JESUS AND THE FUTURE: UNDERSTANDING WHAT HE TAUGHT ABOUT THE END TIMES, by Andreas J. Köstenberger, Alexander E. Stewart, and Apollo Makara

Published on February 26, 2018 by Joshua R Monroe

Weaver Book Company, 2017 | 196 pages

Reviewed by Robbie Booth



If you were to ask three New Testament scholars “What is the correct interpretation of Jesus’ teaching on the future?” you would likely receive four or more answers. The end times is a difficult topic to understand and often leads to people digging their heels into various camps and launching attacks at one another. I found Jesus and the Future to be a refreshing and very helpful introduction to the end times.

Köstenberger, Stewart, and Makara’s goal is not to write an academic book or scholarly monograph. Rather, their goal is “to help interested readers understand Jesus’ teaching about the future in the Gospels” (28). In this regard, they are very successful. The book is well laid out and well written. The language is not overly technical and is easy to follow.

The structure of the book also helps the reader understand what Jesus teaches about the future. The authors have divided the book into two major parts. Part 1 focuses on Jesus’ teaching in the Olivet Discourse, which is foundational for Jesus’ teaching on the future. Part 2 looks at other teachings of Jesus found in the Gospels. The four broad themes that the authors take up in Part 2 are (1) persecution of believers, (2) judgment of “this generation,” (3) the coming of the Son of Man, and (4) the future resurrection, judgment, reward, and punishment. The final chapter of the book discusses the Gospel of John’s contributions to Jesus’ teaching on the future.


Part 1: Jesus’ Major Discourse about the Future: The Olivet Discourse

Chapter 1: Jesus’ Prophecy and the Disciples’ Questions

(Matthew 24:1–3; Mark 13:1–4; Luke 21:5–7)

The first chapter addresses Jesus’ dramatic prophecy that the temple will be destroyed. The authors give helpful background information concerning the temple’s architectural grandeur as well as its religious importance to the Jewish people. Jesus’ prophecy is significant for at least three reasons. First, Jesus reveals that he was fully aware of what the future would bring. Second, none of the Synoptic authors mentions the fulfillment of this prophecy, suggesting that the Synoptic Gospels were written before the Romans destroyed Jerusalem and the temple in AD 70. Third, this prophecy sets the stage for the Olivet Discourse. The authors rightly point out that “the disciples would have understood the temple’s demise as a cataclysmic event that would take place only at the end of the present evil age and the dawning of the promised age to come” (38). The disciples’ questions were a natural reaction to Jesus’ astounding prediction. They had two queries: (1) When would the temple be destroyed? and (2) What will be the sign of Jesus’ coming at the end of the age? It is imperative that readers keep these in mind because Jesus answers both of the disciples’ questions in the discourse that follows.


Chapter 2: Possible Signs, the Abomination of Desolation, and the Destruction of the City

(Matthew 24:4–28; Mark 13:5–23; Luke 21:8–24)

The challenge for interpreting the Olivet Discourse is in discerning when Jesus is speaking about the destruction of the temple in AD 70 and when he is referring to his future coming to establish God’s kingdom on earth. Jesus did not simply ignore the disciples’ question about the temple and begin talking about events that would happen thousands of years later. He begins the Olivet Discourse by responding to the disciples’ first question: the timing of the destruction of the temple. Perhaps surprisingly, Jesus first gives them a series of non-signs. False messiahs, wars, famines, and earthquakes will appear, but they will not indicate that the end is near. These disturbing events are merely an ordinary part of unfolding history. He warns his disciples not to be deceived by them or unduly alarmed at their occurrence. These first non-signs would be experienced by Christians and non-Christians alike. Jesus then proceeds to give instructions to his followers and warn them of the coming persecution. They will be beaten, thrown in prison, and killed. He exhorts them not to fall away, but to persevere until the end.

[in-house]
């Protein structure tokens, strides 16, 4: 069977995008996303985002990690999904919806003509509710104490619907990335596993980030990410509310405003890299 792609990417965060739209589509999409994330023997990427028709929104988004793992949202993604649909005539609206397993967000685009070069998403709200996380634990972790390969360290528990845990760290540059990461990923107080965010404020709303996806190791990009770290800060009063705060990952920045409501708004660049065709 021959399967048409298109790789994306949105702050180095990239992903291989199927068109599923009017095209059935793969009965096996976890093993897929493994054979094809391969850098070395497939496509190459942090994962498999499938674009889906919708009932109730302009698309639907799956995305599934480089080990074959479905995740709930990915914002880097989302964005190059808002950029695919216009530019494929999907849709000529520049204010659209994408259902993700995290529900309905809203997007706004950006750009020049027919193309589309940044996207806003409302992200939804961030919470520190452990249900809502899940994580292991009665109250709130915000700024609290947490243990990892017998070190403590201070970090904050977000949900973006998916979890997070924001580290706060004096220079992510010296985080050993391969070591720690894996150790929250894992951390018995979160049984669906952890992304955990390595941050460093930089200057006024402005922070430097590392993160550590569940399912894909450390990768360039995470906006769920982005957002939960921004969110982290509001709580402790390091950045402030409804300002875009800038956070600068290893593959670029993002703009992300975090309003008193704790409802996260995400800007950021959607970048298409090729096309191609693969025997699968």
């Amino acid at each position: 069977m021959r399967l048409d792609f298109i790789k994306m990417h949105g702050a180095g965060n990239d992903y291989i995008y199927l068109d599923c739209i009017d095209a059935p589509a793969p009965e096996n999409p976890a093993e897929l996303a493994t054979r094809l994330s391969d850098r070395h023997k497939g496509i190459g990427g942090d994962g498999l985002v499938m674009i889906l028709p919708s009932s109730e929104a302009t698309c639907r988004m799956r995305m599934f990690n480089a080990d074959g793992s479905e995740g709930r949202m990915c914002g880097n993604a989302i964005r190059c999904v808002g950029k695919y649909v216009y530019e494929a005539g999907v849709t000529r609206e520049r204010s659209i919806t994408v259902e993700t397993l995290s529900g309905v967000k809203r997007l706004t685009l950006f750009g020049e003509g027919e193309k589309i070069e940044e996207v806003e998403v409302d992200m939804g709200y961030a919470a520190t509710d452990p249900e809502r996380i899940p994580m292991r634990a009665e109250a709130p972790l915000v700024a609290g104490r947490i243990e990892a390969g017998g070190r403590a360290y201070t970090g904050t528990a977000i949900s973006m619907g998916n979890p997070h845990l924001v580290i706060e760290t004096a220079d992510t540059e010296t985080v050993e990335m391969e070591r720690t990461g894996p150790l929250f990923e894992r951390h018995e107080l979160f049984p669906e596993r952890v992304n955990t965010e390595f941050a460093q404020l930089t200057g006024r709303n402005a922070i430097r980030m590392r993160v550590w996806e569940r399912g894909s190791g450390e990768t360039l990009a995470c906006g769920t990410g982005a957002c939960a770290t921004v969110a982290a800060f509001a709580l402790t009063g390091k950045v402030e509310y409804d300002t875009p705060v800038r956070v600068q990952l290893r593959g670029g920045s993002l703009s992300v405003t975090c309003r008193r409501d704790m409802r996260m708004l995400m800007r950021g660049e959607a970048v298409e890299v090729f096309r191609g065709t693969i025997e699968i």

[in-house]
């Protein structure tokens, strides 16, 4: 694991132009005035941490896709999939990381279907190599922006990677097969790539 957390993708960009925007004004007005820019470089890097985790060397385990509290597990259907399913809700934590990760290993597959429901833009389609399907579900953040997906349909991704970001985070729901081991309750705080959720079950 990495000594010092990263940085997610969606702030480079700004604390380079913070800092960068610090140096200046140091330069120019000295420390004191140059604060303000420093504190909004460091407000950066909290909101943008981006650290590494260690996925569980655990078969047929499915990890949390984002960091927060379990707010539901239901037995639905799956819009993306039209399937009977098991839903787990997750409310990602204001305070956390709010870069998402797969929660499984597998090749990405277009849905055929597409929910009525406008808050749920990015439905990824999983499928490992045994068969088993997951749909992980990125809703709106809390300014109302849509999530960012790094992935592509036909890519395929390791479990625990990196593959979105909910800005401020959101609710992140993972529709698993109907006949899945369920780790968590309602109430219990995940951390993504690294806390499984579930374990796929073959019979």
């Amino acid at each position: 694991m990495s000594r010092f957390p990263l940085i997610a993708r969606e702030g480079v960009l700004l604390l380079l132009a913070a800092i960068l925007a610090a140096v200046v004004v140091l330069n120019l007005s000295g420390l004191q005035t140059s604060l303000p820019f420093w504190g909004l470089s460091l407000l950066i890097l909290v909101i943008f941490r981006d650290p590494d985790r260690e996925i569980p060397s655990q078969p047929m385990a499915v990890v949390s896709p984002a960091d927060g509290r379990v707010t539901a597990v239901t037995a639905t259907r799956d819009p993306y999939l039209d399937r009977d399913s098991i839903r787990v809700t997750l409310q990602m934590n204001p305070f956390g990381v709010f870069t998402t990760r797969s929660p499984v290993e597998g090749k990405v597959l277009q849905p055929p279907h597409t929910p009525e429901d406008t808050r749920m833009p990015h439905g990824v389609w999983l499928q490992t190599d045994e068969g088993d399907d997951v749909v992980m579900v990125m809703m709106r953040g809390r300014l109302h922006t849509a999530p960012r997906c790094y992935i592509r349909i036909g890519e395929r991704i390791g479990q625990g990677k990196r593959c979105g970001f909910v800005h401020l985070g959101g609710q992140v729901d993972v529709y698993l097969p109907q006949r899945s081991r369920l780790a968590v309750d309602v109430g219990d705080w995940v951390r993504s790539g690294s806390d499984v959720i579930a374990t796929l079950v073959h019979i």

The specific sign Jesus gives his disciples regarding the timing of the destruction of the temple is what he calls “the abomination of desolation.” The authors suggest that this sign was fulfilled when Zealot defenders of Jerusalem desecrated the temple in AD 67–68 by appointing an unqualified high priest. This rebellion forced the Roman rulers to send an army to put down the Jewish uprising, resulting in the destruction of Jerusalem and the temple in AD 70. Luke’s account provides clarification to the timing of the sign: “When you see Jerusalem surrounded by armies, then you know that its desolation has come near” (Luke 21:20). The desecration of the temple and the attacking Roman army were signs for Jesus’ followers to flee from Judea without delay. Nothing in the Olivet Discourse so far suggests that Jesus has moved from speaking about the destruction of the temple to his second coming. Luke records that Jesus ends his discussion on the destruction of Jerusalem by mentioning the indefinite period called “the times of the Gentiles” (Luke 21:24). The authors point out that Matthew and Mark also transition from the topic of the destruction of Jerusalem and the temple in their parallel accounts (Matthew 24:23–28; Mark 13:21–23).